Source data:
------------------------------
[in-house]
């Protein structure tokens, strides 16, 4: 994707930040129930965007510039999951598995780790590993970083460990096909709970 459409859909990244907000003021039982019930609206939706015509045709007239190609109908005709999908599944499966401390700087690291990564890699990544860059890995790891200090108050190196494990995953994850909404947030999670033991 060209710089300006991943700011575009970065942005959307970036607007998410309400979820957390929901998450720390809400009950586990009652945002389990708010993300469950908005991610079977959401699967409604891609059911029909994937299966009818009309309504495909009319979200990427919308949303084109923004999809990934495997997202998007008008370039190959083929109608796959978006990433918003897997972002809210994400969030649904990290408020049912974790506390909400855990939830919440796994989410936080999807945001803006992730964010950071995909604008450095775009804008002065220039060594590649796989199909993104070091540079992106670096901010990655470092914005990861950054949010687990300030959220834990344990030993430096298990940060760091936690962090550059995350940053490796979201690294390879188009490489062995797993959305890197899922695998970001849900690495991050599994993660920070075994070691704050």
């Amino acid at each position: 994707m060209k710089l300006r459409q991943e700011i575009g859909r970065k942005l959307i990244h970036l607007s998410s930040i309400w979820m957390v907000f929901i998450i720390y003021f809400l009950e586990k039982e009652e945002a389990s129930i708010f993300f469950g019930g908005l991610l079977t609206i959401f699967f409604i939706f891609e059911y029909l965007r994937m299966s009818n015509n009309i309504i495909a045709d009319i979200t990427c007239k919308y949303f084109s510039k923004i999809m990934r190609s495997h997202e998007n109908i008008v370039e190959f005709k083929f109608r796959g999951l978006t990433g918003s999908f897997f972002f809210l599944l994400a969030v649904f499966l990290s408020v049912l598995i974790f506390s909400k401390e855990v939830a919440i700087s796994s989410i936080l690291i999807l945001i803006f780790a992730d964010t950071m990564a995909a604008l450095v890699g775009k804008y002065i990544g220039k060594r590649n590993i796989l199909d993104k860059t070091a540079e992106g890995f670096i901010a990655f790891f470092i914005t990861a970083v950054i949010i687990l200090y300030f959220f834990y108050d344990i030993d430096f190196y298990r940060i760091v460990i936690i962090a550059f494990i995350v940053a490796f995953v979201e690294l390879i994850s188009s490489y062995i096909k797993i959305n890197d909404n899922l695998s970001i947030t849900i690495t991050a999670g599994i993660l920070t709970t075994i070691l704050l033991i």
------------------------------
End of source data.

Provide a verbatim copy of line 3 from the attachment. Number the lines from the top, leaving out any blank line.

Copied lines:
């Amino acid at each position: 994707m060209k710089l300006r459409q991943e700011i575009g859909r970065k942005l959307i990244h970036l607007s998410s930040i309400w979820m957390v907000f929901i998450i720390y003021f809400l009950e586990k039982e009652e945002a389990s129930i708010f993300f469950g019930g908005l991610l079977t609206i959401f699967f409604i939706f891609e059911y029909l965007r994937m299966s009818n015509n009309i309504i495909a045709d009319i979200t990427c007239k919308y949303f084109s510039k923004i999809m990934r190609s495997h997202e998007n109908i008008v370039e190959f005709k083929f109608r796959g999951l978006t990433g918003s999908f897997f972002f809210l599944l994400a969030v649904f499966l990290s408020v049912l598995i974790f506390s909400k401390e855990v939830a919440i700087s796994s989410i936080l690291i999807l945001i803006f780790a992730d964010t950071m990564a995909a604008l450095v890699g775009k804008y002065i990544g220039k060594r590649n590993i796989l199909d993104k860059t070091a540079e992106g890995f670096i901010a990655f790891f470092i914005t990861a970083v950054i949010i687990l200090y300030f959220f834990y108050d344990i030993d430096f190196y298990r940060i760091v460990i936690i962090a550059f494990i995350v940053a490796f995953v979201e690294l390879i994850s188009s490489y062995i096909k797993i959305n890197d909404n899922l695998s970001i947030t849900i690495t991050a999670g599994i993660l920070t709970t075994i070691l704050l033991i």